97% Consequential Misperceptions: Ethics of Consensus on Global Warming

18 Pages Posted: 19 Dec 2016  

Michelle Stirling

Independent

Date Written: December 19, 2016

Abstract

Cook et al (2016) presents a collaborative work by several consensus study authors, who claim a 97% agreement by undefined climate science experts that “humans are causing recent global warming.” The statement illustrates the problem of trying to use a social proof of consensus in place of scientifically defined evidence. The lack of empirical parameters that specifically identify the claimed ratio of human effect versus natural influence, the timescale in question, the level of risk or benefit, and the human activity or causative factor(s) are undefined. The notion of consensus defies the fundamental principle of scientific inquiry which is not about agreement, but rather a continuous search for understanding. This paper evaluates key disparities of Cook et al (2016) and outlines why a claimed consensus is a powerful tool for driving public policy, but an inappropriate and unethical means of conducting scientific inquiry or informing the public.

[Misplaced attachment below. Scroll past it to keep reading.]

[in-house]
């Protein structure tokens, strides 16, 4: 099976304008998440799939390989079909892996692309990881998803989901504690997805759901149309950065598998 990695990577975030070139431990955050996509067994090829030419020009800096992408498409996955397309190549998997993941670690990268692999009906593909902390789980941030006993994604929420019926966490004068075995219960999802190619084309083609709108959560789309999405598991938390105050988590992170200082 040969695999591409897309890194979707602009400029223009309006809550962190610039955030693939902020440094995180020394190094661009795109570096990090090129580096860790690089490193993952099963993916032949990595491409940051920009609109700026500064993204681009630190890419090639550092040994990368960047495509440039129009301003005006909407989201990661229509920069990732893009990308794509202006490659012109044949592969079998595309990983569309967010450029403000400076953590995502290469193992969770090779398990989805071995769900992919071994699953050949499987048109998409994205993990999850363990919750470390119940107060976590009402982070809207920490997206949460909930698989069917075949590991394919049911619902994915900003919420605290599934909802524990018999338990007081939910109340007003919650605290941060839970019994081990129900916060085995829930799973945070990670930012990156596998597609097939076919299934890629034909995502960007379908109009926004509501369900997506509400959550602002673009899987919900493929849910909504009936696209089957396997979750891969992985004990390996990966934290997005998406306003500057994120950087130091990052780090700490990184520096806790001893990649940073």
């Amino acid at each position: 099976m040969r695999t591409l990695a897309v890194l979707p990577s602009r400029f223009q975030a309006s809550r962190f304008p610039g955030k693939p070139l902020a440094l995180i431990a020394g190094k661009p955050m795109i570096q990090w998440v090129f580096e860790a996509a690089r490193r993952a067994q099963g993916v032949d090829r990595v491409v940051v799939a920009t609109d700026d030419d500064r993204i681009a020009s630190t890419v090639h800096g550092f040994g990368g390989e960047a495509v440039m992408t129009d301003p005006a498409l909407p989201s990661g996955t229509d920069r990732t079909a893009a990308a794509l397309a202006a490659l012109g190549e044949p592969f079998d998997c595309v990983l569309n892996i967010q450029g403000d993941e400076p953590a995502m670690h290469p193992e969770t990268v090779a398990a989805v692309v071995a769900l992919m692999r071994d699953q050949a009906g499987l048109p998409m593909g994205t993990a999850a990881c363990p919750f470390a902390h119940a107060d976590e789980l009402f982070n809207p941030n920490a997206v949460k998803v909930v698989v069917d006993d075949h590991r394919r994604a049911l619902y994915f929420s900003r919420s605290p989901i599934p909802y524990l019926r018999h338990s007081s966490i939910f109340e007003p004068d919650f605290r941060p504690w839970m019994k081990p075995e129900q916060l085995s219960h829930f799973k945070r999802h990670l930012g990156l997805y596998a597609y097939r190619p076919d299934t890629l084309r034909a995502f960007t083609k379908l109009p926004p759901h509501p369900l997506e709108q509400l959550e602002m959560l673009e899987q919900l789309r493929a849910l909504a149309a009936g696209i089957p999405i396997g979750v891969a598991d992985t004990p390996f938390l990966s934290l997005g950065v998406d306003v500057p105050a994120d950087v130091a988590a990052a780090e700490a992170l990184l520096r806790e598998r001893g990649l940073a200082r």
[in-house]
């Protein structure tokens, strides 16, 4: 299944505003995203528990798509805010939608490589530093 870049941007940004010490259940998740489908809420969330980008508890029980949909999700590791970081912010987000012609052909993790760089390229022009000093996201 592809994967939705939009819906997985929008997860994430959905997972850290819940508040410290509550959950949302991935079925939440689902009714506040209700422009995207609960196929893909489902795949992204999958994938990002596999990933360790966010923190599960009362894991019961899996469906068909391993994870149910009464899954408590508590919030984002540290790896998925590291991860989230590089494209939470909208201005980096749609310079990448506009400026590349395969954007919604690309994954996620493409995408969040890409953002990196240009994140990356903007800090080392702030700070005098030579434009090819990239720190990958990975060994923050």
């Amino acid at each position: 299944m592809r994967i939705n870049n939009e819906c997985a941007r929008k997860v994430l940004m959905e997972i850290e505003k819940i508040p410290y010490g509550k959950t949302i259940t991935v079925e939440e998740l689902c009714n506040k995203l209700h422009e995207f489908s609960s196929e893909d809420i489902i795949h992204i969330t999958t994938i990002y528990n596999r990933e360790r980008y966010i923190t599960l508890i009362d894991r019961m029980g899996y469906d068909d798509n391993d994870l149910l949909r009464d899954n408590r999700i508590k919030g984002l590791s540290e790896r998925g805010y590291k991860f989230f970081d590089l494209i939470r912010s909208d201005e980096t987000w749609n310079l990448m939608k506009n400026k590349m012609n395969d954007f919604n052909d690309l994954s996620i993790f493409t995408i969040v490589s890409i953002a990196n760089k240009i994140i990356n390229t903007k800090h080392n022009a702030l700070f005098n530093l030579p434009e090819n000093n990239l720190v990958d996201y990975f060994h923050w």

Keywords: scientific consensus, climate change, anthropogenic global warming, Asch

Suggested Citation

Stirling, Michelle, 97% Consequential Misperceptions: Ethics of Consensus on Global Warming (December 19, 2016). Available at SSRN: https://ssrn.com/abstract=2887245 or http://dx.doi.org/10.2139/ssrn.2887245

Michelle Stirling (Contact Author)

Independent ( email )

No Address Available

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